One of my greatest laments is the decline in the use of large flashing blade sign neon lighting as part of urban placemaking. Neon lights added so much colour, animation and playfulness to the downtown streets of most North American cities in the middle of the 20th century; today they have all but disappeared. Even in Vegas the iconic mega neon signs have been laid to rest in a graveyard. (Learn more: Las Vegas: Neon Boneyard)
In the '50s and '60s bright, bold, flashing lights were synonymous with the nightlife fun that downtowns used to offer. Today, most of our downtowns are visually sterile, corporate and just plain banal for my taste.
While LED lighting is bringing some of the colour and a bit of the animation back to urban placemaking, they are not as playful as neon - at least not Calgary. In some cities, there are amazing light shows on the sides of buildings, but they are usually temporary in nature.
The Calgary Tower and Langevin Bridge changing LED lights are a nice decorative feature, but the show isn’t bold enough to add a WOW factor. Neon lights flashed quickly off and on, like an excited heart beat, while Calgary's LED lighting fades in and out slowly.
Fort Calgary and East Village lighting adds some colour at night, but doesn't light up the sidewalk and create any electricity in the air like Neon lights can. Even in the daytime the cartoon like neon images added a playfulness that is simply missing from our modern urban streetscapes.
Recently, by accident, I discovered I could create some pretty surreal and abstract lighting effects by very quickly moving my new Sony RX100 III camera as I took a picture.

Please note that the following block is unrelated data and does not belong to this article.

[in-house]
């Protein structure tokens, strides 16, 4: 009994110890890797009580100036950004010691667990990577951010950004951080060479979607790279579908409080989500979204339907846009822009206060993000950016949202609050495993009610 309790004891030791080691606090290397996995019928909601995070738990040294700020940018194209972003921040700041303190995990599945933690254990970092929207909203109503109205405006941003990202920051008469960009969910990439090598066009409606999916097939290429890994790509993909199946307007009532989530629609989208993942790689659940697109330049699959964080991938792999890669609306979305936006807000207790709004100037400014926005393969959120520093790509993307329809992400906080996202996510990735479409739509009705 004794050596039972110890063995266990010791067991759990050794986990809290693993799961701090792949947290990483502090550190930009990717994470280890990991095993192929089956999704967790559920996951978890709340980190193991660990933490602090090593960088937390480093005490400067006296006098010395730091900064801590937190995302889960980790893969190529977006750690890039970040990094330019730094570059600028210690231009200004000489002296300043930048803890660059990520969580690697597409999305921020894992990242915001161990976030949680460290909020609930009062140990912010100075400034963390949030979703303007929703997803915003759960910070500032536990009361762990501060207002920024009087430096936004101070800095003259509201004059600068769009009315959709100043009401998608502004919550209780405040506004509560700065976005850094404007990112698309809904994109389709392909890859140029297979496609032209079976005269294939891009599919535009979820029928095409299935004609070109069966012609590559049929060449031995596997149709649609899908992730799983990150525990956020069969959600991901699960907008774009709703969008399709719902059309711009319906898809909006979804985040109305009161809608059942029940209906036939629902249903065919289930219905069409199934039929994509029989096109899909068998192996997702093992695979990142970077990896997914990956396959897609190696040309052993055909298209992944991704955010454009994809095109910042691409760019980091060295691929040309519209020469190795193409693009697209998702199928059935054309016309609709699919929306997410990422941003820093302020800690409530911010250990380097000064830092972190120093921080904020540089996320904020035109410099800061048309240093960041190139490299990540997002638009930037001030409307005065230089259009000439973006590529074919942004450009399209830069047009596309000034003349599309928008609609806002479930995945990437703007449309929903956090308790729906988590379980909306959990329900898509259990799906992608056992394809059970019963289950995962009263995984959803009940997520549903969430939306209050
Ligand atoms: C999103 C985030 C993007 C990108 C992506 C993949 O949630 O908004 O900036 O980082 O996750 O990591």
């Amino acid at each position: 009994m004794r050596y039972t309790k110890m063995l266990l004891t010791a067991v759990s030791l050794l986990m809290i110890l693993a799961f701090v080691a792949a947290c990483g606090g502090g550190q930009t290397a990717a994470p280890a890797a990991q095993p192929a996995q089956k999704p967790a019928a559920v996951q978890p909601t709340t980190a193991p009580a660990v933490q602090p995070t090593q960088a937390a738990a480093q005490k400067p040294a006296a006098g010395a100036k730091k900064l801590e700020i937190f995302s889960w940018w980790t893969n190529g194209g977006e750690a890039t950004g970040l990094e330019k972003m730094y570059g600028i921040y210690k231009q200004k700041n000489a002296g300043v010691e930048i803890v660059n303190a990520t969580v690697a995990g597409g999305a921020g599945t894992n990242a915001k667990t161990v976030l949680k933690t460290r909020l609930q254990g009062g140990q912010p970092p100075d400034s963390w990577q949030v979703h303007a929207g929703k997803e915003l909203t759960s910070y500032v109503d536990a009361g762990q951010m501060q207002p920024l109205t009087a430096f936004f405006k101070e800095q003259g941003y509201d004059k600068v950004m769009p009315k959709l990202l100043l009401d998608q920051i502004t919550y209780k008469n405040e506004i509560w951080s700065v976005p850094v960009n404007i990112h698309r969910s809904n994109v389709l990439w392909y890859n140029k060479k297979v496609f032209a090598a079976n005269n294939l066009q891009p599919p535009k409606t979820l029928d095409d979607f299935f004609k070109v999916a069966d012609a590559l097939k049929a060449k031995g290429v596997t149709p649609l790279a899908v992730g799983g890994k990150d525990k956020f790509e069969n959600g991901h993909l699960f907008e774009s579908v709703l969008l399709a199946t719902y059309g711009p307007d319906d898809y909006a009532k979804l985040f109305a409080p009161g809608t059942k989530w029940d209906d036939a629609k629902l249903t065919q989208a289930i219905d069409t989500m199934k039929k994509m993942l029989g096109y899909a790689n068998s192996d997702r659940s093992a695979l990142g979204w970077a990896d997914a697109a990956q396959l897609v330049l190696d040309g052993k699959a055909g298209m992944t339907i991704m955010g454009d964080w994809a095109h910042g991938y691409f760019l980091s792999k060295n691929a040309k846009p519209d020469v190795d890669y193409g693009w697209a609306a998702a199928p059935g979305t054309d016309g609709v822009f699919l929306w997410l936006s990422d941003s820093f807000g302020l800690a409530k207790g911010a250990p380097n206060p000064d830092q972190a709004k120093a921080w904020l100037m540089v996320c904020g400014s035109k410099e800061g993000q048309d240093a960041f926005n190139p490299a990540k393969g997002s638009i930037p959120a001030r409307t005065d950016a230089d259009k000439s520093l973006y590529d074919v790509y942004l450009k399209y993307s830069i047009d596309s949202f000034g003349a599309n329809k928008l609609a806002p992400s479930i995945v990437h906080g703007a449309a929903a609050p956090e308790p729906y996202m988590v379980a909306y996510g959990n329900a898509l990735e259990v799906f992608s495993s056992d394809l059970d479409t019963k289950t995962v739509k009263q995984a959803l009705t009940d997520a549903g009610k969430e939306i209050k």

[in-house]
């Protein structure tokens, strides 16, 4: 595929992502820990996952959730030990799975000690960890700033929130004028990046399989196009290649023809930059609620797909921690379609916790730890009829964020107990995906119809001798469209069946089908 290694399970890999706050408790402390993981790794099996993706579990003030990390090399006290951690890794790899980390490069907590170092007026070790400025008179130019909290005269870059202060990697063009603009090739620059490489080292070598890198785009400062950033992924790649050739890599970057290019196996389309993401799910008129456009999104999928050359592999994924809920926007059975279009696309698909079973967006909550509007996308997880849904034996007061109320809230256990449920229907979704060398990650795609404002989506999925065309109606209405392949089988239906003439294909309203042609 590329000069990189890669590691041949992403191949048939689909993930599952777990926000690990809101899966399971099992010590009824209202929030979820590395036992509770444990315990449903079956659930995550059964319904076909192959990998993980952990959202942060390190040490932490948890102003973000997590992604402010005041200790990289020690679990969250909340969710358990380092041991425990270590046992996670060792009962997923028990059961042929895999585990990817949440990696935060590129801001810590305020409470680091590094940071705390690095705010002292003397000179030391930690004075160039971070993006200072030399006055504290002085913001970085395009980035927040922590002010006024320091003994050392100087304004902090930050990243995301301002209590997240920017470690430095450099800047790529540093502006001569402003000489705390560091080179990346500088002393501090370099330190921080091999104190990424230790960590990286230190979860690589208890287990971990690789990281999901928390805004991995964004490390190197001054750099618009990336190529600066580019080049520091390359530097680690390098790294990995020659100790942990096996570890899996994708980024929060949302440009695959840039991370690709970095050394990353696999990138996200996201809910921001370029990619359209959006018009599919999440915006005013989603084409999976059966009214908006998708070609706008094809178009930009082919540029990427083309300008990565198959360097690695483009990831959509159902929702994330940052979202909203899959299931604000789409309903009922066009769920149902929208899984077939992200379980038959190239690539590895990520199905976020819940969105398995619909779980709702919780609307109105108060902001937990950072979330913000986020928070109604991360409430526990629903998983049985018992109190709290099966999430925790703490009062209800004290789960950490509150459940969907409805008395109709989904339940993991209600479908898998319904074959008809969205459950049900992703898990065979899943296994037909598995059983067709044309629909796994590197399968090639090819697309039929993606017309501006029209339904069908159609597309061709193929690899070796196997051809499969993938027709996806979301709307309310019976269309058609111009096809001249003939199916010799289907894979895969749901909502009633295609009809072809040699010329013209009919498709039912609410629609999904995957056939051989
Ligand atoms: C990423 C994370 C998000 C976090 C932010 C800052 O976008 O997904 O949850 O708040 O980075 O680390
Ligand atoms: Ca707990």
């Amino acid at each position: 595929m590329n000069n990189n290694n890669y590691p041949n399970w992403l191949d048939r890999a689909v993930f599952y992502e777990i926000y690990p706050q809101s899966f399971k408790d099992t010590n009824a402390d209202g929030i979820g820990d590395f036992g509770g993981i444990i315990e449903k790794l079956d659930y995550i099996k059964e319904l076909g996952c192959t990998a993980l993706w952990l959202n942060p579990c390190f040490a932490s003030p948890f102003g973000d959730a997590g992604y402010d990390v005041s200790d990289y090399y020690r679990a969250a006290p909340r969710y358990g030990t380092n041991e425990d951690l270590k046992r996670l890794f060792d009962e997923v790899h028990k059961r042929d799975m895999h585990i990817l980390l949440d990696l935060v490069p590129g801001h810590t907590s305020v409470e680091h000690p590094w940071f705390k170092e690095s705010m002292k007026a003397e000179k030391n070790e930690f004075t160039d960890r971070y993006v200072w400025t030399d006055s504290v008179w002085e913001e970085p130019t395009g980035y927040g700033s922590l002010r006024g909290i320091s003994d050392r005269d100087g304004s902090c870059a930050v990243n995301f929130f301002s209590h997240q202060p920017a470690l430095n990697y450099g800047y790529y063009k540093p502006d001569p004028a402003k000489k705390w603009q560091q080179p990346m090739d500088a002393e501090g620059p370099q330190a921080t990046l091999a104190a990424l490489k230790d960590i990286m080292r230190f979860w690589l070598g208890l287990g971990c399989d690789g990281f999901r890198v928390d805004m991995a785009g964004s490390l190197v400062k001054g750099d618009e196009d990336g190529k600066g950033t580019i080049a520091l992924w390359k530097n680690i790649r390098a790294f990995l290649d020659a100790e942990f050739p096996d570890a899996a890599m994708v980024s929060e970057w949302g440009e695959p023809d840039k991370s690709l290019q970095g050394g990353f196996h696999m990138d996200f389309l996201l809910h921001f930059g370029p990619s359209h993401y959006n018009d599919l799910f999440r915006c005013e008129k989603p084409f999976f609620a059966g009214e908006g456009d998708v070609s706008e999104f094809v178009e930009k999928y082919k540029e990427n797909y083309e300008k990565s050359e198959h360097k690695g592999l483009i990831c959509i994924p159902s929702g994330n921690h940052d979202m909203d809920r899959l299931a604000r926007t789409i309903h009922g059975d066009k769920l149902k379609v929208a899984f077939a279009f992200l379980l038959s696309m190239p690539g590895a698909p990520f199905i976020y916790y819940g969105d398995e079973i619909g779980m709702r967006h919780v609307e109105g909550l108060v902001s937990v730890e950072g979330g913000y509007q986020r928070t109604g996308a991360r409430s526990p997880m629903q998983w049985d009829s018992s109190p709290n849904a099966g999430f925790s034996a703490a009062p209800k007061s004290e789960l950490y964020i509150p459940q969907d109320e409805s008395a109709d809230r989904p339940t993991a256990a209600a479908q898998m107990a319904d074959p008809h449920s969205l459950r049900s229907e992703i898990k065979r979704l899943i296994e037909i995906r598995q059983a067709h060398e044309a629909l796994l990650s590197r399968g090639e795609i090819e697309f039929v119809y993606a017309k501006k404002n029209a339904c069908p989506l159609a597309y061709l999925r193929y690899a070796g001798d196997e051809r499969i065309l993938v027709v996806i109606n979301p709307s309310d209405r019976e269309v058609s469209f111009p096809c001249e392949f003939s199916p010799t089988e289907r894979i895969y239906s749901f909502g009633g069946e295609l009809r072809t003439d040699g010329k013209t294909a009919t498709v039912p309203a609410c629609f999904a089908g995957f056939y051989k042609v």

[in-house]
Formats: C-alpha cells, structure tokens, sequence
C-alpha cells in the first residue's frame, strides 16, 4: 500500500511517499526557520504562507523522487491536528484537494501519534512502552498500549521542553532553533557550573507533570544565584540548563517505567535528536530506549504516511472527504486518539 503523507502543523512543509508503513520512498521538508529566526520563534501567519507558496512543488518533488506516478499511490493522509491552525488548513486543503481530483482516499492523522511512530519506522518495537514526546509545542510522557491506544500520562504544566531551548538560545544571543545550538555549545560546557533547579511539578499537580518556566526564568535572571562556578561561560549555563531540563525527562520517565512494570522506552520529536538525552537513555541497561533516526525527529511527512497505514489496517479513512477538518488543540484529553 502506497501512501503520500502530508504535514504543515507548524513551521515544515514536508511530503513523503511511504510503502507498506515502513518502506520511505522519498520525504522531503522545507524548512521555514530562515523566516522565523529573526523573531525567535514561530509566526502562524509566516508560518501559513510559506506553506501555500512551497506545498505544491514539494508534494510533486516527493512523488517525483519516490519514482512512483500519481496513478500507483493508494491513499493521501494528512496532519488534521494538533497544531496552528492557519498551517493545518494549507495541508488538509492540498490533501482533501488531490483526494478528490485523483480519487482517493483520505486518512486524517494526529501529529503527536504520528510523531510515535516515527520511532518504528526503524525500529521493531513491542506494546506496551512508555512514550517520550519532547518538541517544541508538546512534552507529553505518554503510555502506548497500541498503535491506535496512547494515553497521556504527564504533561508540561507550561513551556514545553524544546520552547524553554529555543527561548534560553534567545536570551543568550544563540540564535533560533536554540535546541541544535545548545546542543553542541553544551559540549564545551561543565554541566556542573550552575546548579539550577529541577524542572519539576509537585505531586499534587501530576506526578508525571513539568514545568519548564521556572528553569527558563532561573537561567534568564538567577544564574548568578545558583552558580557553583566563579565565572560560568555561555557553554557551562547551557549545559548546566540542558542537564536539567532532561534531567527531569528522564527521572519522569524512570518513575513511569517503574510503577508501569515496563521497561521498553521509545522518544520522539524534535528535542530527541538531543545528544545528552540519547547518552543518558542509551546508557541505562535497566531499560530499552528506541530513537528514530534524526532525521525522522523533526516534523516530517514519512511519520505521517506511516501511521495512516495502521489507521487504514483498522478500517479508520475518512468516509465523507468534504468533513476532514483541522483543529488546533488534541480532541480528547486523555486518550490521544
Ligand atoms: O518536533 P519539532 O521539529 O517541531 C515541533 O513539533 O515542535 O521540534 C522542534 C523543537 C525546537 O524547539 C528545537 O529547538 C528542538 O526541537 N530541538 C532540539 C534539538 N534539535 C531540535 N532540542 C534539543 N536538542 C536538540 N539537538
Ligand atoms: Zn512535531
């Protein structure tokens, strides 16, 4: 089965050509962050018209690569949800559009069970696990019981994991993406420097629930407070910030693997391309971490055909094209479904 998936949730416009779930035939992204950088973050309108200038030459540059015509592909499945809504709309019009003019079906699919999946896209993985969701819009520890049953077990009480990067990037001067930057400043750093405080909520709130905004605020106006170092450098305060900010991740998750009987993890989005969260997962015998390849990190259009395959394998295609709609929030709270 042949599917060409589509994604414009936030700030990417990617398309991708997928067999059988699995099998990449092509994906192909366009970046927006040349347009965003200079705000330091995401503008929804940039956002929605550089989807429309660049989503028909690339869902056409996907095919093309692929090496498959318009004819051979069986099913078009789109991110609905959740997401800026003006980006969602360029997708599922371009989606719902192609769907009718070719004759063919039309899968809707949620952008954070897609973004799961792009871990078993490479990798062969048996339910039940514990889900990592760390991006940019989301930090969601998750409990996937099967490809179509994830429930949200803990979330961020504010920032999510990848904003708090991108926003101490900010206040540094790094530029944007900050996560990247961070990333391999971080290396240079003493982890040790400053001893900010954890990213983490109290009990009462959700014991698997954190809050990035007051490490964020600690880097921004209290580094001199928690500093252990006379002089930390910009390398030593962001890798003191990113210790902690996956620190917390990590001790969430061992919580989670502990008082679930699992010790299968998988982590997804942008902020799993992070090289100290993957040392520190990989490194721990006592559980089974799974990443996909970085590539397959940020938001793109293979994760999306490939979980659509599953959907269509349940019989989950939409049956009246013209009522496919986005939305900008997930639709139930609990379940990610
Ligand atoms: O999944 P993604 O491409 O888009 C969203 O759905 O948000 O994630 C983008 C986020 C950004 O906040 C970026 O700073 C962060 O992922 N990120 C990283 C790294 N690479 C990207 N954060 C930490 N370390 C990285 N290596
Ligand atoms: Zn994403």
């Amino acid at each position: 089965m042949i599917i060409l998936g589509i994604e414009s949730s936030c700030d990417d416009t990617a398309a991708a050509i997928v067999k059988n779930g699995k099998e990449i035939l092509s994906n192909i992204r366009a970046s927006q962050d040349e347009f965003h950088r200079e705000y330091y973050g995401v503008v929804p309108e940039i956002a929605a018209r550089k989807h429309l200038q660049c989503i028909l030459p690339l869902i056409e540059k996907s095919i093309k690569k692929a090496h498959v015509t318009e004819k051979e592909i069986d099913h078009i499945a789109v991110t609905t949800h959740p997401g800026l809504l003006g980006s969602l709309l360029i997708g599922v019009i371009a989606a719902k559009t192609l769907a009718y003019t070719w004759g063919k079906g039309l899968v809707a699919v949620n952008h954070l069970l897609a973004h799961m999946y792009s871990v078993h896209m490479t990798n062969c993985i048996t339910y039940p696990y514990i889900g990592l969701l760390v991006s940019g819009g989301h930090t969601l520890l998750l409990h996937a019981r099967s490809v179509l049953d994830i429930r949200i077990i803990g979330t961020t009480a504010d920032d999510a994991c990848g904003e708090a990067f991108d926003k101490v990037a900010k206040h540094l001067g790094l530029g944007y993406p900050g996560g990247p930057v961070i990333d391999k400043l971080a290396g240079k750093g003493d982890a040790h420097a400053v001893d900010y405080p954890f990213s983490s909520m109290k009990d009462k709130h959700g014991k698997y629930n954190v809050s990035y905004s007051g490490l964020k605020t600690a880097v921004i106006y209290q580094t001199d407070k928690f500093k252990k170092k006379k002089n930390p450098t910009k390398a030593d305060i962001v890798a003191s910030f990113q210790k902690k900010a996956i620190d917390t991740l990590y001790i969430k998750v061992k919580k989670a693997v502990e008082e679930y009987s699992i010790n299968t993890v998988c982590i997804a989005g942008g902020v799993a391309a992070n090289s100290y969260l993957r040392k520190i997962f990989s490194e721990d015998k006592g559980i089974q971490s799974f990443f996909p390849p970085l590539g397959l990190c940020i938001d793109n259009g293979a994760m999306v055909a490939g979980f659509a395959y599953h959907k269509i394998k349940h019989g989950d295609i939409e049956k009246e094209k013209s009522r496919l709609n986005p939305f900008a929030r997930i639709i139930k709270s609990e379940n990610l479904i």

My “learning” happened one evening when I wanted some night photos of the LED lights on the Langevin Bridge for a Condo Living Magazine feature titled “Bridges Over the Bow.” For some reason, I moved while taking a picture, which resulted in streaks of coloured lights across the sky over the bridge. It looked kinda cool so I kept it. The image haunted me and the idea of creating my own downtown light show intrigued me, so I headed downtown a few nights later to experiment.
It was fun to see what would happen as I jerked the camera different ways to see what kind of image I would get (I hope nobody was looking as my technique undoubtedly made me look a little deranged). It was also frustrating, as I didn’t have any control over the images. Definitely hit or miss.
But in the end, I love the playfulness of these images with just hints of Calgary’s architecture. There is diversity of light is delightful - to my eye anyway. The images are a wonderful combination of fireworks, neon lights and northern lights. There is a surreal narrative at play in some, while others look like something from a '60s acid dream (not that I would know anything about that).
I need some feedback, so I thought I’d share some of the images with you and invite your candid comments.
Richard White, March 15, 2015